I don't know if it has anything to do with your topic, but acclimatization is a factor too.

Here in Saskatchewan, when it hits 0C in September, we shiver and complain and generally react like Brits and Texans. By December, it would take -20C to get that reaction.

Then winter comes. :) In January, -10C is a heatwave. By March, 0C is T-shirt weather.

Incidentally, we can "measure" the temperature by observing whether or not puddles are frozen. But whether that is "warm" or "cold" depends on the time of year.


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jar
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From: Texas!!
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Member Rating: 4.8


Message 6 of 11 (394842)
04-13-2007 1:38 PM
Reply to: Message 4 by Larni
04-13-2007 10:16 AM


In a cool spell, but it is spring
Today the temperature will only be around 31-33oC here, so it is a pretty cool spring day. But it is still early April.


Aslan is not a Tame Lion
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Larni
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Posts: 3976
From: Liverpool
Joined: 09-16-2005


Message 7 of 11 (395378)
04-16-2007 6:49 AM


So what am I getting at?
Well, religious experience would fall into the non-measurable catagory (I assert) and this means it is inherently untrustworthy.

With no way to measure religious experience how can anyone possibly conclude it is real?


    
Dr Adequate
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Posts: 16096
Joined: 07-20-2006


Message 8 of 11 (395504)
04-16-2007 7:56 PM


I think you're absolutely wrong.

Scientists have to acknowledge the reality of a phenomenon, and study it, before they can measure it quantatively.

You have to study electricity before you invent the voltmeter, not vice versa.

I usually hear this one put up as a strawman: "Closed-minded scientists refuse to believe in anything they can't measure," and so forth.

Edited by Dr Adequate, : No reason given.


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Larni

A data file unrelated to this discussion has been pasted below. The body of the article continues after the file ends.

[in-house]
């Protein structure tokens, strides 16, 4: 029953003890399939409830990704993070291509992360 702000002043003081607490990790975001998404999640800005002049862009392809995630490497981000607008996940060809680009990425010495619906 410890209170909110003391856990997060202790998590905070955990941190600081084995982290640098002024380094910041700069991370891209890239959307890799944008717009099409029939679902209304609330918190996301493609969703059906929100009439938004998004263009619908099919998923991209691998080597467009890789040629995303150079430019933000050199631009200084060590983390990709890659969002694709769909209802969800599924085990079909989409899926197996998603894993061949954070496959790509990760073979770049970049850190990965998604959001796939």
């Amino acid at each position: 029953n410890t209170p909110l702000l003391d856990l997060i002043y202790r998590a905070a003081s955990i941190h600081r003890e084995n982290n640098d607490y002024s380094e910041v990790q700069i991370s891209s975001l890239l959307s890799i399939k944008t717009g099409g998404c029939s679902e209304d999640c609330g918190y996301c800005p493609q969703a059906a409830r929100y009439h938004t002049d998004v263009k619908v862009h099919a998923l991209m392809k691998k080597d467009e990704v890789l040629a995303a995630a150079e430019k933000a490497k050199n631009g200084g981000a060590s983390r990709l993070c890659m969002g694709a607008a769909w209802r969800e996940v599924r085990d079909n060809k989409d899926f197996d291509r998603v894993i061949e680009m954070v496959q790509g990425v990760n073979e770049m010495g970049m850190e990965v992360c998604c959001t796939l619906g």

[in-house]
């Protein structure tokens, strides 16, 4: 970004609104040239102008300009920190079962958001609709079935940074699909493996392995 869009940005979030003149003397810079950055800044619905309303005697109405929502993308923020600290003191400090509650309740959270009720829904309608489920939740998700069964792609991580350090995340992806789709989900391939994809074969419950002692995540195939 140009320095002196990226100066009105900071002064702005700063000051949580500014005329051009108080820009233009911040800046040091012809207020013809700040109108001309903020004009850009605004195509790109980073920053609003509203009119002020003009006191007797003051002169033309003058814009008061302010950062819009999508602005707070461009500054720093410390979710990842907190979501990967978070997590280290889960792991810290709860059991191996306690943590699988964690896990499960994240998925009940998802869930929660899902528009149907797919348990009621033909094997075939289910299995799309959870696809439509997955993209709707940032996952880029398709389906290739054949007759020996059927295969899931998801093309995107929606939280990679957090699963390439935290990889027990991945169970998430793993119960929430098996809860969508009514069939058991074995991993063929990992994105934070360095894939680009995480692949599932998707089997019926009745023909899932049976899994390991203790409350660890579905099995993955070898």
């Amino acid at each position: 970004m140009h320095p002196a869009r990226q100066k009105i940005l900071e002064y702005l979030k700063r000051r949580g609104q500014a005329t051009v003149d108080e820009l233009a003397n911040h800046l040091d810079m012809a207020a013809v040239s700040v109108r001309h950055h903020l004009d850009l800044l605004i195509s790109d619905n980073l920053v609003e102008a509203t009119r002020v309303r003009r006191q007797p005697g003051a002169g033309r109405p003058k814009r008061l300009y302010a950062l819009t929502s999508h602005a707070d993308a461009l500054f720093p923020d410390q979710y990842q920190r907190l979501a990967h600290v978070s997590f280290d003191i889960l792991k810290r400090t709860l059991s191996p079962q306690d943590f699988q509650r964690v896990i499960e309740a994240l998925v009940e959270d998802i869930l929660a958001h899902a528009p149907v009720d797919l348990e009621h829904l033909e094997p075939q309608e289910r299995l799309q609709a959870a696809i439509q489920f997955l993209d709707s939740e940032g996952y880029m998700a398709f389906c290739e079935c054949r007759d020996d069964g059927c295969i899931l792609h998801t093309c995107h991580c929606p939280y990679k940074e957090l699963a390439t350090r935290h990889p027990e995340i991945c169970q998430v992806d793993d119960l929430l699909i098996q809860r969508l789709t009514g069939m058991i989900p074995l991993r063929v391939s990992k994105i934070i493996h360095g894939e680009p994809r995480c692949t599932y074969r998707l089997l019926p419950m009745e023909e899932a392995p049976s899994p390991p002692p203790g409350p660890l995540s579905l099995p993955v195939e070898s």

Member
Posts: 3976
From: Liverpool
Joined: 09-16-2005


Message 9 of 11 (395614)
04-17-2007 3:33 AM
Reply to: Message 8 by Dr Adequate
04-16-2007 7:56 PM


I think you misinterpret me.

My point is tha we can only 'measure' or even acknowledge the actuality of the existance of a god (so I am led to believe) by personal experience.

As I asserted in the OP this is fundementally flawed in terms of accuracy and so any 'experience' of contact (in what ever form) with a god is terribly inaccurate to a point that we can draw no reasonable conclusions from.


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Thugpreacha
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Posts: 12414
From: Denver,Colorado USA
Joined: 12-30-2003
Member Rating: 1.2


Message 10 of 11 (395723)
04-17-2007 3:52 PM
Reply to: Message 1 by Larni
04-13-2007 9:01 AM


Faith cannot be measured
Larni writes:

Therefore, anything that cannot be measured to such a degree of accuracy cannot be used as evidence for the actuality of a phenomena.

So I guess this leaves religion out of Science. Of course we always knew that, right? :)
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Larni
Member
Posts: 3976
From: Liverpool
Joined: 09-16-2005


Message 11 of 11 (395858)
04-18-2007 6:21 AM
Reply to: Message 10 by Thugpreacha
04-17-2007 3:52 PM


Re: Faith cannot be measured
Or we conclude faith is a fundementally flawed and error prone mode of thought.

As we saw in chat, there are reasons to have believe in a god that are not religious.